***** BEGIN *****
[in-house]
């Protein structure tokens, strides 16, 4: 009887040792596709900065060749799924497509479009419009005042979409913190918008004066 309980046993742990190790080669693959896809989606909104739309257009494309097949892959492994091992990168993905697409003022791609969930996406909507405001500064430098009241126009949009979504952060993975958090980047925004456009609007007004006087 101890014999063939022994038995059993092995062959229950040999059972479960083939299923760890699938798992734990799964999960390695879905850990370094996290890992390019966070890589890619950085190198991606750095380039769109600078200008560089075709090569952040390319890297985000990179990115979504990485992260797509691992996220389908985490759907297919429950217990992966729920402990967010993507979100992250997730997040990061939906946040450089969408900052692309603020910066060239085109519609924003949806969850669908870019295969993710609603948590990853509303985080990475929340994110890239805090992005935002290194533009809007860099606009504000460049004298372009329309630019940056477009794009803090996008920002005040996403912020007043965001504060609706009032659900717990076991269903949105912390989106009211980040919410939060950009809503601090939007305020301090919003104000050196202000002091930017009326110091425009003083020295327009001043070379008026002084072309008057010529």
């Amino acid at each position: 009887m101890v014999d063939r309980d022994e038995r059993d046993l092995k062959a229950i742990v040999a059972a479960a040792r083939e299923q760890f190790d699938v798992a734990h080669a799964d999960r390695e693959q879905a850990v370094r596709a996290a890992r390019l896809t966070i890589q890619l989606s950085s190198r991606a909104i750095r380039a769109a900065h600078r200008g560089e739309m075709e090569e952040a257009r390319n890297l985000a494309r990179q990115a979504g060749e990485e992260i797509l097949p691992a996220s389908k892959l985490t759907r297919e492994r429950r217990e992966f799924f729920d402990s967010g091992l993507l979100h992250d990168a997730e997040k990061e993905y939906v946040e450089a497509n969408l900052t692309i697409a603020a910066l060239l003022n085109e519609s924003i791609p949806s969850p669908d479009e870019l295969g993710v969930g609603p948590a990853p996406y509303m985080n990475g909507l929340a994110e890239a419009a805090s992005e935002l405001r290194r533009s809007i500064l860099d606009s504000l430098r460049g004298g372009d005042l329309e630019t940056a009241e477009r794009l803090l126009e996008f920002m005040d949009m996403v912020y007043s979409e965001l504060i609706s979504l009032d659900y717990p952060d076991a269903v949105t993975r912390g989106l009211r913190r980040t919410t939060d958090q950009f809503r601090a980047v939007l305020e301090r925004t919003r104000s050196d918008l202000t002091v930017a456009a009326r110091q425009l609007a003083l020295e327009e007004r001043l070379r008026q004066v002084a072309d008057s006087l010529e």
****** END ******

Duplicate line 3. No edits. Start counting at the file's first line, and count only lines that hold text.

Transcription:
């Amino acid at each position: 009887m101890v014999d063939r309980d022994e038995r059993d046993l092995k062959a229950i742990v040999a059972a479960a040792r083939e299923q760890f190790d699938v798992a734990h080669a799964d999960r390695e693959q879905a850990v370094r596709a996290a890992r390019l896809t966070i890589q890619l989606s950085s190198r991606a909104i750095r380039a769109a900065h600078r200008g560089e739309m075709e090569e952040a257009r390319n890297l985000a494309r990179q990115a979504g060749e990485e992260i797509l097949p691992a996220s389908k892959l985490t759907r297919e492994r429950r217990e992966f799924f729920d402990s967010g091992l993507l979100h992250d990168a997730e997040k990061e993905y939906v946040e450089a497509n969408l900052t692309i697409a603020a910066l060239l003022n085109e519609s924003i791609p949806s969850p669908d479009e870019l295969g993710v969930g609603p948590a990853p996406y509303m985080n990475g909507l929340a994110e890239a419009a805090s992005e935002l405001r290194r533009s809007i500064l860099d606009s504000l430098r460049g004298g372009d005042l329309e630019t940056a009241e477009r794009l803090l126009e996008f920002m005040d949009m996403v912020y007043s979409e965001l504060i609706s979504l009032d659900y717990p952060d076991a269903v949105t993975r912390g989106l009211r913190r980040t919410t939060d958090q950009f809503r601090a980047v939007l305020e301090r925004t919003r104000s050196d918008l202000t002091v930017a456009a009326r110091q425009l609007a003083l020295e327009e007004r001043l070379r008026q004066v002084a072309d008057s006087l010529e």